Wednesday, January 18, 2012
The last day of the Fancy Food Show is a time for me to review my hit list and make sure I’ve covered everything I needed, then wander around waiting for serendipity.
Melville, which I know best for their beautifully molded lollipops had a new item, a giant gummi bear on a stick. And of course, once you’ve done that, you may as well dip it in chocolate.
John Kelly is a gourmet fudge line made right in Hollywood near my home. But it seems like I eat more of it when I’m at the Fancy Food Show than any other time of year. (It could be that their pieces are so huge and I always enjoy a little variation.) I tried their peanut butter and sea salt - not too sweet and not too rib-sticking thick.
Eclipse Chocolate is in San Diego and one company I’ve neglected for far too long. They use lots of great ingredients (many from California) and take a lot of care creating their product line. They have caramels, of course, since that’s the big trend the past few years. But I’m really interested in their Rocky Road, made with Plush Puffs ... I’ll have to pick some up and get a full review going soon.
It’s great to see the West Coast version of the Fancy Food Show highlighting East Coast favorites. A Jersey Shore favorite, Fralinger’s Salt Water taffy was exhibiting with a compact booth filled with every flavor of their dense and flavorful salt water taffy. They even had the paddle pops (I got a molasses one to bring home and review).
More photo coverage here and I’ll have lots of reviews and thoughts coming up over the next month or so.
Tuesday, January 17, 2012
I’m afraid I find day two of the Winter Fancy Food Show the roughest. I’m usually still tired from day one. (In this case we got up at 5:30 on Sunday to drive from Santa Barbara to San Francisco, dumped my stuff at the hotel and then walked over to the Moscone Center and walked around for five hours to get a good perspective. Then dinner after at a nice place and a write up of that day.) Day two is usually about digging in with longer meetings with exhibitors and taking a chance on the unknown.
So today will be more about photos than tasting notes.
Al La Mere de Famille from Paris had some wonderful confections. They had callisons (marzipan leaves) and these lovely little apples dusted with sparkling sugar. I also tasted a dark chocolate bonbon with praline filling.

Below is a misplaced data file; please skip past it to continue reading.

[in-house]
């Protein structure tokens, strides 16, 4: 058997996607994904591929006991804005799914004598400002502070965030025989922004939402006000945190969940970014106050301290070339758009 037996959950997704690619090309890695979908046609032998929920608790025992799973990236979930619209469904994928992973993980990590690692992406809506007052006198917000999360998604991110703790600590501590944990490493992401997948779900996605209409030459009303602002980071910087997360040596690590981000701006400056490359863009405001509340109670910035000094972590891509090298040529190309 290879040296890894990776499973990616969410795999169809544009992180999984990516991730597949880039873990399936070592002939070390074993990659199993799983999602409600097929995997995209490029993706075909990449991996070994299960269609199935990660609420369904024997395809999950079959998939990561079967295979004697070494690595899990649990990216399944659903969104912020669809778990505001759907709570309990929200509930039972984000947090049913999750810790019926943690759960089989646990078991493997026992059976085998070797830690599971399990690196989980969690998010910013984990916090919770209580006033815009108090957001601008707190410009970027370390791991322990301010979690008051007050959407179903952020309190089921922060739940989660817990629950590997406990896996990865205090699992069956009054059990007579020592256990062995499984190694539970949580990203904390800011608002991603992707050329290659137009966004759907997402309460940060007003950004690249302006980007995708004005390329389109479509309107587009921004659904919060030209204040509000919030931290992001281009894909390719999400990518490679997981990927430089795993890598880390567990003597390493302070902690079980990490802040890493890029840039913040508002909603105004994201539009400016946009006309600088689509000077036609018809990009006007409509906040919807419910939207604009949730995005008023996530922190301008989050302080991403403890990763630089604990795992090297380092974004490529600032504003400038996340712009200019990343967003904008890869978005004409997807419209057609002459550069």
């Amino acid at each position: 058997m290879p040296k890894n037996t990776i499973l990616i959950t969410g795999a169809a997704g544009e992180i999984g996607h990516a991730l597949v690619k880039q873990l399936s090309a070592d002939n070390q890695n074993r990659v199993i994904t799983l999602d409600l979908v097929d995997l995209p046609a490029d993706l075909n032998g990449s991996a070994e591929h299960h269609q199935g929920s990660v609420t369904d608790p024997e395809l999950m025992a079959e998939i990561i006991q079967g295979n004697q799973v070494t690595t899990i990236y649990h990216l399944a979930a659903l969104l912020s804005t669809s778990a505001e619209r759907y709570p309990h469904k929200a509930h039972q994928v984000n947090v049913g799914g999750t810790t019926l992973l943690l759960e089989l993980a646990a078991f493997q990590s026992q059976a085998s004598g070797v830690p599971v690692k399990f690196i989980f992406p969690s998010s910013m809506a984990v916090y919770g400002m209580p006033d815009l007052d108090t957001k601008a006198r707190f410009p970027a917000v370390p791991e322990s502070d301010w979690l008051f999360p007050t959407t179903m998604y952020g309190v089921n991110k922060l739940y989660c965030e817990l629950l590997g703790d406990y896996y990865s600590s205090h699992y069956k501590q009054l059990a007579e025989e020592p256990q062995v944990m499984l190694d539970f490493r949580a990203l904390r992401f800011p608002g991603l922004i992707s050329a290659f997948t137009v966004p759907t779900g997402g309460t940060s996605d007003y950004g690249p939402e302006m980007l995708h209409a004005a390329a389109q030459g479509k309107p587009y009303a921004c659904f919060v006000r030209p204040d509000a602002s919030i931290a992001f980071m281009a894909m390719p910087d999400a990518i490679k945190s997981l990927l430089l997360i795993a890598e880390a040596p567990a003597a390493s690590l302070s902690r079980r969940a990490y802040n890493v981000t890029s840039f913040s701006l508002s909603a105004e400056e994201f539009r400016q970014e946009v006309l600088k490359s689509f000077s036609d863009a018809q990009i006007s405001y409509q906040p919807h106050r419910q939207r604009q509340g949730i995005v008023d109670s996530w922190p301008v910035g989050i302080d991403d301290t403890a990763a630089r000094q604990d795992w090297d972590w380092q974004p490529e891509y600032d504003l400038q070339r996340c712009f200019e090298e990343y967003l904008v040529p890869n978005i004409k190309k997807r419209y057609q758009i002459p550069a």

Sweet’s Candy of Utah has been around for over 100 years, making taffy and classic jelly candies. They have a new line of jelly slices, sour worms and bears that are all pectin based, so they’re great for vegans and made with no artificial colors or flavors. That purple-ish one in the photo ... pink grapefruit. They’re after my heart.
Hammond’s is best known for their classically pulled and twisted lollipops and candy canes. They’ve always made an assortment of chocolates, but now they’re going big with 10 new chocolate bars. Things like S’mores, a milk chocolate with popping raspberry candies, a PB&J and this dark chocolate with chipotle.
Stevia is getting big. There are a few chocolate bars that are now sweetened with Stevia. I picked up some samples from Coco Polo to see how Stevia and Erythritol do instead of cane sugar.
Truffle Pig, who makes decadent truffle bars has a new line of single origin bars called Wild Boar
More photos to browse here. I’ll have a few more notes tomorrow before I head back to Los Angeles to isolate myself with my samples and take some product shots.
Monday, January 16, 2012
After skipping the Winter Fancy Food Show in San Francisco last year, I’m back again and it feels so much like home since this is my fifth year attending. Though the show is dedicated to gourmet products in all categories, they have over 250 confectionery exhibitors, making it one of the biggest candy shows in the country. (The biggest, naturally, is the Sweets & Snacks expo in Chicago in May.)
I’ll just be posting some tasting notes and observations over the next few days while I’m here.
I’ve tried plenty of New Tree‘s bars over the years. They use Belgian chocolate and create bars with both great taste and texture and usually some functional benefit. Their new chocolate spread is the first that doesn’t contain additional oils. Instead they just blend it with lots of milk and though the package was in French and wee tiny print, it looks like sugar as one of the first ingredients as well. It’s very smooth and not the slightest big grainy. There were three flavors, but I liked the orange dark chocolate best.
I love ginger candy and always swing by the Ginger People stand to see what’s new. In previous years it’s been about drinks and cookies, but they have a completely new candy this year: Ginger Gumdrops. Far spicier than something flavored with ginger, these are made with lots of the fresh stuff and are quite intense without being sweet.
I’ve had a few vegan caramels over the years and they kind of violate the essential definition of caramel in the first place, so it’s hard for me to appreciate them. JJ Raedemaker has created something that gets so close and is such a good product in its own right, I’m definitely going to find these again. His JJ’s Cocomels are made with coconut milk instead of butter and cream. They’re fully emulsified and smooth but with strong caramelized sugar notes. Right now they just come in classic and fleur de sel plus a dark chocolate covered version. Looks like a great option for both vegans and those sensitive to dairy.